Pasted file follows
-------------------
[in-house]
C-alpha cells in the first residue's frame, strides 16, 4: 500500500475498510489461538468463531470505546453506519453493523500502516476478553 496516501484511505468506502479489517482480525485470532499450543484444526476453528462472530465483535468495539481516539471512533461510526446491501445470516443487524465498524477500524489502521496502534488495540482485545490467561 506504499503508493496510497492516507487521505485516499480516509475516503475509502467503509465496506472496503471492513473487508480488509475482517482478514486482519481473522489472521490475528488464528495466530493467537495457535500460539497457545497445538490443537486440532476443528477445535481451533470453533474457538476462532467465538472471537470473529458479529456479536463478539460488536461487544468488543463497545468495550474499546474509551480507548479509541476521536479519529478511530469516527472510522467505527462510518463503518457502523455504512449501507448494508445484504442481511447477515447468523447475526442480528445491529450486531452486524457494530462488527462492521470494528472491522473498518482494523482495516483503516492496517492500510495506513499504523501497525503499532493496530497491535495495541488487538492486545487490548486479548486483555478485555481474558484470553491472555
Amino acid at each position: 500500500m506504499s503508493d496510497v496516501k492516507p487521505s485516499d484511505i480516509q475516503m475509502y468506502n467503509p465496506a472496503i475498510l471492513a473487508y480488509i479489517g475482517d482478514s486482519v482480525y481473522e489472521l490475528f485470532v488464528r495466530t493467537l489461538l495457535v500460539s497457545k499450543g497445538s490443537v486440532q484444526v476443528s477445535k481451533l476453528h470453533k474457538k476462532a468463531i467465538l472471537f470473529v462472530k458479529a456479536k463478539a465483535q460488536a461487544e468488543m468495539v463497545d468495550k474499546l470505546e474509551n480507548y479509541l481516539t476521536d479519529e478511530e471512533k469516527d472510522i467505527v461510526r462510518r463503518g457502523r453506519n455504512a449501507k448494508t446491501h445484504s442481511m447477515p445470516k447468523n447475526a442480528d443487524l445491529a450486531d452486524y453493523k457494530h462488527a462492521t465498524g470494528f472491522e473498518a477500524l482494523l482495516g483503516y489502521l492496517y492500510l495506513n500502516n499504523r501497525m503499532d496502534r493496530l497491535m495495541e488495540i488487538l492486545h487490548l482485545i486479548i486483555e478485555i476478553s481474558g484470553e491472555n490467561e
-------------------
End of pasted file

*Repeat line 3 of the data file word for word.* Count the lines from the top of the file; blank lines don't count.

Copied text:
Amino acid at each position: 500500500m506504499s503508493d496510497v496516501k492516507p487521505s485516499d484511505i480516509q475516503m475509502y468506502n467503509p465496506a472496503i475498510l471492513a473487508y480488509i479489517g475482517d482478514s486482519v482480525y481473522e489472521l490475528f485470532v488464528r495466530t493467537l489461538l495457535v500460539s497457545k499450543g497445538s490443537v486440532q484444526v476443528s477445535k481451533l476453528h470453533k474457538k476462532a468463531i467465538l472471537f470473529v462472530k458479529a456479536k463478539a465483535q460488536a461487544e468488543m468495539v463497545d468495550k474499546l470505546e474509551n480507548y479509541l481516539t476521536d479519529e478511530e471512533k469516527d472510522i467505527v461510526r462510518r463503518g457502523r453506519n455504512a449501507k448494508t446491501h445484504s442481511m447477515p445470516k447468523n447475526a442480528d443487524l445491529a450486531d452486524y453493523k457494530h462488527a462492521t465498524g470494528f472491522e473498518a477500524l482494523l482495516g483503516y489502521l492496517y492500510l495506513n500502516n499504523r501497525m503499532d496502534r493496530l497491535m495495541e488495540i488487538l492486545h487490548l482485545i486479548i486483555e478485555i476478553s481474558g484470553e491472555n490467561e